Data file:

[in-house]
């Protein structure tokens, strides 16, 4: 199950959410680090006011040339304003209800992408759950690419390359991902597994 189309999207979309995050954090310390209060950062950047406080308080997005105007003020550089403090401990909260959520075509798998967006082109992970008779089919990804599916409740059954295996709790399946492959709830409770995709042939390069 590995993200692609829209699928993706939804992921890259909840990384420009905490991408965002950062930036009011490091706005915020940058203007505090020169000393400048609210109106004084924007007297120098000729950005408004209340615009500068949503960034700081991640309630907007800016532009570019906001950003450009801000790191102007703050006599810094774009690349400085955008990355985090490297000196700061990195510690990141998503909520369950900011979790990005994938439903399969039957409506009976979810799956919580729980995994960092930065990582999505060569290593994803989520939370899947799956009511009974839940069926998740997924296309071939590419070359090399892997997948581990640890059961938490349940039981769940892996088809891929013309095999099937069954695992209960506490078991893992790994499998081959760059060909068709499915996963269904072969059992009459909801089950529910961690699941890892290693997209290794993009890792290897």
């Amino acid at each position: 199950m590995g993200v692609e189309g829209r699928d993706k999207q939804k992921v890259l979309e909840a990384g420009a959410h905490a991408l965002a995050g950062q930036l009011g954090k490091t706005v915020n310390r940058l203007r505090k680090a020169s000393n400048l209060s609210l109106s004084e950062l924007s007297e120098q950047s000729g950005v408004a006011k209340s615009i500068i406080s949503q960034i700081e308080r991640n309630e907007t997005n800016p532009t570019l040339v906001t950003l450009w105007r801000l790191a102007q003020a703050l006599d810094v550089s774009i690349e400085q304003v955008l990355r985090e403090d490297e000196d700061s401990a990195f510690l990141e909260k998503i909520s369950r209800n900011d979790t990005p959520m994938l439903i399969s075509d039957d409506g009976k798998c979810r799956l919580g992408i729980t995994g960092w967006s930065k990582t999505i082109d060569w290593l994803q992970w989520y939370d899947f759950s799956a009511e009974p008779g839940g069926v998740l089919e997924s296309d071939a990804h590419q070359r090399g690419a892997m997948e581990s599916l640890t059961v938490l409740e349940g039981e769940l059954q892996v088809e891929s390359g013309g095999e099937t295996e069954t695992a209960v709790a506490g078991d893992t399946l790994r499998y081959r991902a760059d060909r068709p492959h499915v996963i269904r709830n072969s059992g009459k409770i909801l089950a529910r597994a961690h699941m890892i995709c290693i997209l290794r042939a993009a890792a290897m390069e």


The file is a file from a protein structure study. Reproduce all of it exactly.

[in-house]
């Protein structure tokens, strides 16, 4: 199950959410680090006011040339304003209800992408759950690419390359991902597994 189309999207979309995050954090310390209060950062950047406080308080997005105007003020550089403090401990909260959520075509798998967006082109992970008779089919990804599916409740059954295996709790399946492959709830409770995709042939390069 590995993200692609829209699928993706939804992921890259909840990384420009905490991408965002950062930036009011490091706005915020940058203007505090020169000393400048609210109106004084924007007297120098000729950005408004209340615009500068949503960034700081991640309630907007800016532009570019906001950003450009801000790191102007703050006599810094774009690349400085955008990355985090490297000196700061990195510690990141998503909520369950900011979790990005994938439903399969039957409506009976979810799956919580729980995994960092930065990582999505060569290593994803989520939370899947799956009511009974839940069926998740997924296309071939590419070359090399892997997948581990640890059961938490349940039981769940892996088809891929013309095999099937069954695992209960506490078991893992790994499998081959760059060909068709499915996963269904072969059992009459909801089950529910961690699941890892290693997209290794993009890792290897």
């Amino acid at each position: 199950m590995g993200v692609e189309g829209r699928d993706k999207q939804k992921v890259l979309e909840a990384g420009a959410h905490a991408l965002a995050g950062q930036l009011g954090k490091t706005v915020n310390r940058l203007r505090k680090a020169s000393n400048l209060s609210l109106s004084e950062l924007s007297e120098q950047s000729g950005v408004a006011k209340s615009i500068i406080s949503q960034i700081e308080r991640n309630e907007t997005n800016p532009t570019l040339v906001t950003l450009w105007r801000l790191a102007q003020a703050l006599d810094v550089s774009i690349e400085q304003v955008l990355r985090e403090d490297e000196d700061s401990a990195f510690l990141e909260k998503i909520s369950r209800n900011d979790t990005p959520m994938l439903i399969s075509d039957d409506g009976k798998c979810r799956l919580g992408i729980t995994g960092w967006s930065k990582t999505i082109d060569w290593l994803q992970w989520y939370d899947f759950s799956a009511e009974p008779g839940g069926v998740l089919e997924s296309d071939a990804h590419q070359r090399g690419a892997m997948e581990s599916l640890t059961v938490l409740e349940g039981e769940l059954q892996v088809e891929s390359g013309g095999e099937t295996e069954t695992a209960v709790a506490g078991d893992t399946l790994r499998y081959r991902a760059d060909r068709p492959h499915v996963i269904r709830n072969s059992g009459k409770i909801l089950a529910r597994a961690h699941m890892i995709c290693i997209l290794r042939a993009a890792a290897m390069e």